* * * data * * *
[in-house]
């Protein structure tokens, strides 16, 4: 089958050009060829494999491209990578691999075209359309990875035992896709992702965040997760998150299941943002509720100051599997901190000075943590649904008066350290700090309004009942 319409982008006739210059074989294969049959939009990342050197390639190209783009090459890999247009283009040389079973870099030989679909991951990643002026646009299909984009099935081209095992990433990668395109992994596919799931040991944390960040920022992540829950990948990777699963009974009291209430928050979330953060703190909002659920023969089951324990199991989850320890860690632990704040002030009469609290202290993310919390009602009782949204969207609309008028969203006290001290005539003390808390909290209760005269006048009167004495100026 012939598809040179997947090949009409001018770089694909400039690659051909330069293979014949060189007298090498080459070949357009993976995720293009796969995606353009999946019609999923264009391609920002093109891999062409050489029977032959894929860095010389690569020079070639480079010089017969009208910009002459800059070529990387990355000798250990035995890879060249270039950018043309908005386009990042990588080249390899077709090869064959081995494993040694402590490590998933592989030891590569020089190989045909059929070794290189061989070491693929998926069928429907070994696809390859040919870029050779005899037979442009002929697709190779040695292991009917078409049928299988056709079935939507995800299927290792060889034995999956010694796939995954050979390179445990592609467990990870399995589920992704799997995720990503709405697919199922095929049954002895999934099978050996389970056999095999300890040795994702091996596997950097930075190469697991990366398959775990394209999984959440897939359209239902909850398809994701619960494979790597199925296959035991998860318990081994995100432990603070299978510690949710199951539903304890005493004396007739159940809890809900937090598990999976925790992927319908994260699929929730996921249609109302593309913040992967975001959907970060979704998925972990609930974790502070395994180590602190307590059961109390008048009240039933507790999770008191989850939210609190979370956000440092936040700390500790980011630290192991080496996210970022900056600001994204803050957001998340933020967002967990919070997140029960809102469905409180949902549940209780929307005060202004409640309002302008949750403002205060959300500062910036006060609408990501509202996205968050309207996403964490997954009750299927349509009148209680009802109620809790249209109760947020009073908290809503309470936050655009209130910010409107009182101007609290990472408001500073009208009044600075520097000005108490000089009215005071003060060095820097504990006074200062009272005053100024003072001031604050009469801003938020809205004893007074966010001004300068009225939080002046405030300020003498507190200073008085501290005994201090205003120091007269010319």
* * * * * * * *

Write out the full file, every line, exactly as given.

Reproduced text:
[in-house]
């Protein structure tokens, strides 16, 4: 089958050009060829494999491209990578691999075209359309990875035992896709992702965040997760998150299941943002509720100051599997901190000075943590649904008066350290700090309004009942 319409982008006739210059074989294969049959939009990342050197390639190209783009090459890999247009283009040389079973870099030989679909991951990643002026646009299909984009099935081209095992990433990668395109992994596919799931040991944390960040920022992540829950990948990777699963009974009291209430928050979330953060703190909002659920023969089951324990199991989850320890860690632990704040002030009469609290202290993310919390009602009782949204969207609309008028969203006290001290005539003390808390909290209760005269006048009167004495100026 012939598809040179997947090949009409001018770089694909400039690659051909330069293979014949060189007298090498080459070949357009993976995720293009796969995606353009999946019609999923264009391609920002093109891999062409050489029977032959894929860095010389690569020079070639480079010089017969009208910009002459800059070529990387990355000798250990035995890879060249270039950018043309908005386009990042990588080249390899077709090869064959081995494993040694402590490590998933592989030891590569020089190989045909059929070794290189061989070491693929998926069928429907070994696809390859040919870029050779005899037979442009002929697709190779040695292991009917078409049928299988056709079935939507995800299927290792060889034995999956010694796939995954050979390179445990592609467990990870399995589920992704799997995720990503709405697919199922095929049954002895999934099978050996389970056999095999300890040795994702091996596997950097930075190469697991990366398959775990394209999984959440897939359209239902909850398809994701619960494979790597199925296959035991998860318990081994995100432990603070299978510690949710199951539903304890005493004396007739159940809890809900937090598990999976925790992927319908994260699929929730996921249609109302593309913040992967975001959907970060979704998925972990609930974790502070395994180590602190307590059961109390008048009240039933507790999770008191989850939210609190979370956000440092936040700390500790980011630290192991080496996210970022900056600001994204803050957001998340933020967002967990919070997140029960809102469905409180949902549940209780929307005060202004409640309002302008949750403002205060959300500062910036006060609408990501509202996205968050309207996403964490997954009750299927349509009148209680009802109620809790249209109760947020009073908290809503309470936050655009209130910010409107009182101007609290990472408001500073009208009044600075520097000005108490000089009215005071003060060095820097504990006074200062009272005053100024003072001031604050009469801003938020809205004893007074966010001004300068009225939080002046405030300020003498507190200073008085501290005994201090205003120091007269010319």